leejay@moderntokyotimes.com

http://moderntokyotimes.com

 

 
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Posted by on April 26, 2012 in Japan

 

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Japanese art and culture: Asai Chu and Western style art movement

Japanese art and culture: Asai Chu and Western style art movement

Lee Jay Walker

Modern Tokyo Times

Asai Chu (1856-1907) was a young boy when the Meiji Restoration of 1868 began and just like this period of Japanese history he also was curious about the outside world. Times were changing rapidly and the familiarity of the Edo period was now being challenged by new forces. Therefore, when Asai Chu was a young adult he felt this new vibrancy and many doors soon opened up for this talented individual.

In 1873 he moved to Tokyo to study English but the pull of art gained further momentum and after enrolling under Kunisawa Shinkuro a new world would unravel for Asai Chu.  At the same time, the Meiji leaders were keen to focus on many aspects of Western nations and this applies to the arts, science, modernization, industrialization, law, and many other important areas. This turned to be a rich blessing for Asai Chu because while studying at the Kobubijutsu Gakko in the mid-1870s he studied under Antonio Fontanesi.

The Meiji government hired Antonio Fontanesi in order that he would introduce oil painting from Europe and clearly Asai Chu learnt much because his passion and sophistication grew. When Asai Chu was in his forties he resigned from being a professor in Tokyo and moved to France for two years. This decision was wise because by studying at an impressionist art school he managed to enhance his artistic skill and techniques.

Also, the cultural aspect of studying in France meant that new styles of thinking and artistic creativity would further enrich his rich talents. This decision also shows that Asai Chu was still searching and despite the relative comfort of being a professor in Tokyo he was willing to take risks in order to pursue his love of art.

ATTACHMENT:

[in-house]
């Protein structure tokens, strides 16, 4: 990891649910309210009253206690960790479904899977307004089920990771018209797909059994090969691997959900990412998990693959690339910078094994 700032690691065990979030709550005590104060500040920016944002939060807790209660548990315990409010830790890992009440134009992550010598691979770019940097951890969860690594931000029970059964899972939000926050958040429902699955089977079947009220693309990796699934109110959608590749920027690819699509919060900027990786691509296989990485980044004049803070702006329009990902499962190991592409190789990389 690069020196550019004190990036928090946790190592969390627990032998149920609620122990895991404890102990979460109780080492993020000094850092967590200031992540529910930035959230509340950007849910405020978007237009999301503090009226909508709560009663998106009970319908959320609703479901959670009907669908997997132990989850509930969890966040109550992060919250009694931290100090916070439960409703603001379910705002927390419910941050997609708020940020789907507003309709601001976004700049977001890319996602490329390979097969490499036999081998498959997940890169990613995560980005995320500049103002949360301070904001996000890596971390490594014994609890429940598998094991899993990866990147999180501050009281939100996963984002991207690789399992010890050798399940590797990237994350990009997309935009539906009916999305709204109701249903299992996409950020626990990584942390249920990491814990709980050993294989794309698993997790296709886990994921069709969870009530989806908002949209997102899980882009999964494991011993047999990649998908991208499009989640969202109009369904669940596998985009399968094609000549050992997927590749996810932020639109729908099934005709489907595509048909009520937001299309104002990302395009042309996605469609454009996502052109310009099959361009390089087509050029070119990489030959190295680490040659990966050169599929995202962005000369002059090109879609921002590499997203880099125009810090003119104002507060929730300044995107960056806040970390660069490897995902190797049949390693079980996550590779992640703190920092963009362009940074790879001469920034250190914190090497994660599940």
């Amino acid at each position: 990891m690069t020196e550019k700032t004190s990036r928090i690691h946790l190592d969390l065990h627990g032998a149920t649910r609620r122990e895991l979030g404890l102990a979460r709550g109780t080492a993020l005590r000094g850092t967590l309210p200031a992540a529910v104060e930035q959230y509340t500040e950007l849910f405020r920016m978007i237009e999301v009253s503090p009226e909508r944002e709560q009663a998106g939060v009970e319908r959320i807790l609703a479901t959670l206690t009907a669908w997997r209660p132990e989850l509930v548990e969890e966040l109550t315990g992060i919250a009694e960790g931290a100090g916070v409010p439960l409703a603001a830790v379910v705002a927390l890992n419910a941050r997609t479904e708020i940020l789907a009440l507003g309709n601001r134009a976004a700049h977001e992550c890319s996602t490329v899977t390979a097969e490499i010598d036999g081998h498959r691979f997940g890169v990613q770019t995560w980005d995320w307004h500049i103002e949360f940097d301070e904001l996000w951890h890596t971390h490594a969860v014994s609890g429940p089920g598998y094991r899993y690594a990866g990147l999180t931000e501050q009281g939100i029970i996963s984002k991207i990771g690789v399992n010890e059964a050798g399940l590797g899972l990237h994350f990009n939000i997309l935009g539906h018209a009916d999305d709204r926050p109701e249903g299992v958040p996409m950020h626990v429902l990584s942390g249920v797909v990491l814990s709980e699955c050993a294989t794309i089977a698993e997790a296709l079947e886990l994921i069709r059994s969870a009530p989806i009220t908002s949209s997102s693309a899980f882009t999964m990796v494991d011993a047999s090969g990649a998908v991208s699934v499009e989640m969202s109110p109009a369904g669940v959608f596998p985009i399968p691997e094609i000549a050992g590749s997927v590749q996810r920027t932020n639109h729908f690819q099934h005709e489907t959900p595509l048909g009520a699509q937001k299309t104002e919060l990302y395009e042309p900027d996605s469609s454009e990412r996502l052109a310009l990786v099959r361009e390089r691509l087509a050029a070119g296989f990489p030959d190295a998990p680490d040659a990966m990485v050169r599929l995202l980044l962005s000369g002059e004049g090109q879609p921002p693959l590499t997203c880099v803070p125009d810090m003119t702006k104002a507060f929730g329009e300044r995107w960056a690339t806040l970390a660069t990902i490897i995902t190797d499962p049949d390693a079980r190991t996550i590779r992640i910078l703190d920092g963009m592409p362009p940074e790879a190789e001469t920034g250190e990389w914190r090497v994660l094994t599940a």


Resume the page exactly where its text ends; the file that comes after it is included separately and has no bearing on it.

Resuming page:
He stayed in France for two years and on his return to Japan he became a professor at the Kyoto College of Arts and Crafts. Like before, Asai Chu became involved in various clubs and he founded the Kansai Arts Institute in the early twentieth century. This aspect of Asai Chu blessed the art world in Japan because he influenced many aspiring artists and traditional artists who were firmly established.

In Kansai he taught Yasui Sotaro, Suda Kunitaro, Umehara Ryuzaburo, and many other artists, who were blessed with abundant skills in the field of art. From being born in Sakura in Kanto to moving to Tokyo, France, and Kansai, the same energy was maintained throughout his life. Therefore, Asai Chu influenced many individuals and laid the foundation for many important institutions.

Katrina Neumann comments about the stunning artwork by Asai Chu called “Harvest” that “Asai Chu, one of Japan’s most prominent painters in adhering to the Westernization trend, paints his distinguished painting titled Harvest. This piece is remarkable in the fact that it demonstrates the figures of the painting, from an Asian background, dominating the picture plane and owns the land or is manhandling the land; in a way that is far less harmonious than Eitoku’s Rakuchu Rakugai Zu from 1590 or the struggle that is visible in Hokusai’s The Great Wave of Kanagawa from 1832. The subject is no longer about the figure being congruent with nature, but the figure owning nature within the industrial revolution context and environment.”

Meiji political leaders impacted on art in this period and introduced new art forms from outside of Japan. However, at the same time political leaders were concerned about preserving the richness of Japanese art and culture. This minefield wasn’t easy and conservatives and liberals understood what was at stake but for individuals like Asai Chu the issue was “art” and not politics or cultural engineering.

Asai Chu was “a clear son of the positive aspects of the Meiji spirit.”

leejay@moderntokyotimes.com

http://moderntokyotimes.com

 
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Posted by on February 1, 2012 in EUROPE, Japan